Every day more and more party goers are starting to embrace the underground music scene. I come from the early ’90s rave era, and I’ve noticed the new generation of ravers is no different from the early days of underground warehouse events. Everything is exactly the same — unity, love and respect in conjunction with the love of music and the diversity of its perceptual experience. Underground music has always been the admired aesthetic of attitude. Techno and tech house is the perfect example of early underground house music to emerge from Detroit, Chicago and NYC. The minimal programing of electronica dance music is embraced by DJs because they can mix other songs with similar minimal patterns. It’s an ideal formula to indulge and create distinctive, one-of-a-kind live remix sets.
For music to be classified as underground, it usually means that the music is not part of the corporate label music scene. It is not limited to unsigned bands, artists, producers or DJs, but also those signed to independent labels who may not sell millions of discs or downloads, but support freedom of expression in the less mainstream genres of music. There’s no commercial pop cheese here! What began as a counter-culture has now become mainstream. House music originated in Chicago in the mid-’80s at the original Comiskey park, where a rave-like party was thrown for people to burn their disco records. During these years, an underground scene stepped off and began to develop a new music style that was deeper, rawer and designed to make people dance.
As the late-’90s passed and the new millennium settled in, the addictive beats began invading the commercial music world as industry men and women realized that there was money to be made in the underground rave world. Underground events usually are promoted by a street team of die hard party goers that strives to create a memorable event and unity among friends. Like the hippie culture in the ’70s, the underground movement is about freedom of creative expression as opposed to the highly formulaic composition of commercial music. The underground movement appreciates artistic individuality as opposed to conformity to current mainstream trends.
This Month’s Featured DJ: Wil Trahan
Wil Trahan began regularly DJing in 2001 and has held residencies at Club Therapy (Providence, RI), Pulse Afterhours (Providence RI), Moda (Providence, RI) and Bijou (Boston), and plays regularly at numerous other venues throughout New England, New York and New Jersey. Wil has played alongside such names as Adam Beyer, John Digweed, Danny Tenaglia, Marco Carola, Dubfire, Christian Smith, Boris, Victor Calderone, Carlo Lio, Mark Knight, D Ramirez, Robbie Rivera, Sharam, Umek, The Martinez Brothers, Nick Warren, Steve Lawler, Hernan Cattaneo, Chus & Ceballos, Alan Fitzpatrick, Joseph Capriati, Oscar G, Jonathan Peters, Richie Santana, Peter Bailey, Fehrplay, and Jeremy Olander. Wil has released music on Sturdy Recordings, and has other releases scheduled for Slanted Black, and System NYC.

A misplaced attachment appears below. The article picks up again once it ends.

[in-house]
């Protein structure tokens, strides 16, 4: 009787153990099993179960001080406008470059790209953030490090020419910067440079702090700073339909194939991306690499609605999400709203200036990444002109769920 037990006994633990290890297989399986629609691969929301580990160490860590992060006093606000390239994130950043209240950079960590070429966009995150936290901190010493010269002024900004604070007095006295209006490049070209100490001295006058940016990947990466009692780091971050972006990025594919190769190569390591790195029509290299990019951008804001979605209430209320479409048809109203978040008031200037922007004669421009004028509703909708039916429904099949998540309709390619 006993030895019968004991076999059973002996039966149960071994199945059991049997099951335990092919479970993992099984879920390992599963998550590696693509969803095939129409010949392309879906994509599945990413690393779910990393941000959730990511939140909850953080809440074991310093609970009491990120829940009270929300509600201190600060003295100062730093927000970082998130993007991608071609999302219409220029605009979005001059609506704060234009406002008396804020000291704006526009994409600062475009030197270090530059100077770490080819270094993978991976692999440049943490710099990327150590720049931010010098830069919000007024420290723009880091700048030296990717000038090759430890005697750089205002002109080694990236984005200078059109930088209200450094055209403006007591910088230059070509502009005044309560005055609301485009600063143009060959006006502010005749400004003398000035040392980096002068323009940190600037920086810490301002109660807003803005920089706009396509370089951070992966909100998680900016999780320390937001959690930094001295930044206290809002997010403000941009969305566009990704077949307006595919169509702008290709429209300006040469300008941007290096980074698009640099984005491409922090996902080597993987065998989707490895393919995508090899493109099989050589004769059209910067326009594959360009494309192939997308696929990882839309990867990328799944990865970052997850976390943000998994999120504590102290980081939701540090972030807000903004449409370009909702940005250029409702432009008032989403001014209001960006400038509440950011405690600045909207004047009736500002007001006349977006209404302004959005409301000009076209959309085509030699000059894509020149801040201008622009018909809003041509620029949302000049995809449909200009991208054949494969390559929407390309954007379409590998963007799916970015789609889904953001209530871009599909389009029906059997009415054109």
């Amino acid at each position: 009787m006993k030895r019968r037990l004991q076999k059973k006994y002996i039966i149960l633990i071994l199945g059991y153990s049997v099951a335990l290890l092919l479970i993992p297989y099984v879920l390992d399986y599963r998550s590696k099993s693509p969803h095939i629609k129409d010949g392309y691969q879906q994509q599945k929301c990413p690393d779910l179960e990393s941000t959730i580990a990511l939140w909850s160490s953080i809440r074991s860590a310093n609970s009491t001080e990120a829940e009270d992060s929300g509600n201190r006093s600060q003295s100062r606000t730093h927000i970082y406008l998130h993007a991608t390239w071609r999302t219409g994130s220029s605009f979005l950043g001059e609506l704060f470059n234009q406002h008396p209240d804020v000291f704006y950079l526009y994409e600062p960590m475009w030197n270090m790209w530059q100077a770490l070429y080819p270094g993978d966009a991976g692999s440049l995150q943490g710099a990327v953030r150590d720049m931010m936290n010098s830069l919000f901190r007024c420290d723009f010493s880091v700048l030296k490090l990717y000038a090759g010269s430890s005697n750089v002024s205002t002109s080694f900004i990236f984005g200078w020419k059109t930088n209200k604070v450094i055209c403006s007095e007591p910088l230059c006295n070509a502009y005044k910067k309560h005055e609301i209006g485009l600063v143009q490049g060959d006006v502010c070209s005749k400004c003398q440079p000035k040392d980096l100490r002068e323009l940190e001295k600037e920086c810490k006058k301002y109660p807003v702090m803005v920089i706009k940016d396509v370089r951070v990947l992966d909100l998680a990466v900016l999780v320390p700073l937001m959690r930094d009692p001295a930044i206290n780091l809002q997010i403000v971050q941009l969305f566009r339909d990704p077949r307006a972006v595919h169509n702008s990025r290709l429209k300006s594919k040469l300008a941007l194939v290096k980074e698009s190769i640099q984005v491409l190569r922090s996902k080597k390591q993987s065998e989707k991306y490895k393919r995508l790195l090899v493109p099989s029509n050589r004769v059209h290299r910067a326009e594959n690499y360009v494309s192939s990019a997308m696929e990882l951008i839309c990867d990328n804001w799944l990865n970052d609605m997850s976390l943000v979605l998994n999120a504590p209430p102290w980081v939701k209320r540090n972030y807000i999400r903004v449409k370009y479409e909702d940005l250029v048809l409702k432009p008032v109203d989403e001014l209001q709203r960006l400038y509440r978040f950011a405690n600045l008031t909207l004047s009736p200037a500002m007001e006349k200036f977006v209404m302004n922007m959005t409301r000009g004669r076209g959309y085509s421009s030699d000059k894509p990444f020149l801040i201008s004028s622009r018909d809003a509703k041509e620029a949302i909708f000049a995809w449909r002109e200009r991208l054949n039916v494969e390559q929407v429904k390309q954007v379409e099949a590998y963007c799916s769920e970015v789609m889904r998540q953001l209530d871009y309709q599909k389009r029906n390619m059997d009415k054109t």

DJ OSHEEN: What sets you apart from other DJs?
Wil Trahan: Probably the experience that I have had playing in front of many different crowds over the last 13 years. Also the amount of time I have spent on other DJs’ dance floors because I feel that is a very important part of shaping your sound as a DJ.
DJO: What can we expect from your live sets?
WT: It all really depends on the party, the room, and the sound system, but for the most party quality, underground dance music. If I had to pick one genre that I enjoy playing more than any, it would have to be techno. There’s nothing better than getting into a great groove. But it’s tough to play that style of music and have it come across the way it was intended unless you have a quality sound system to play it on. At the end of the day, though, i just love to see people enjoying themselves to the music that I select, regardless of the genre!
DJO: Describe your sound as a DJ.
WT: My sound is one that is dictated by the dance floor, and the vibe of the party. One night, if I’m opening for a headlining DJ, I’ll probably be playing deep house. The next night i might be playing techno in a different setting. Sometimes you might even find me playing old school hip-hop. I believe that there is a time and a place for all music and it’s the DJs job to figure out what time it is.
DJO: What’s your favorite site to purchase music and why?
WT: Probably beatport, and the only reason is that I am very familiar with the layout of the site. I’ve recently started using traxsource as well, and I really like the quality stuff I’ve been finding on that site.
DJO: Name your current top 10 track listings.
WT: Joeski, El Jibaro; La Conga, Tracy Hamlin; Home (Ted Patterson Home Alone remix), Danny Smith; Carmichael (m.i.t.a. remix), Philip Bader; Edge of Space, Nathan Barato; Strange Things, Maceo Plex; Conjure Bass, Vinz Exe; AK47, Tom Flynn; Hoochie, Sonic Future; Bring It On, DJ Melee; Reality Check (Wil Trahan remix)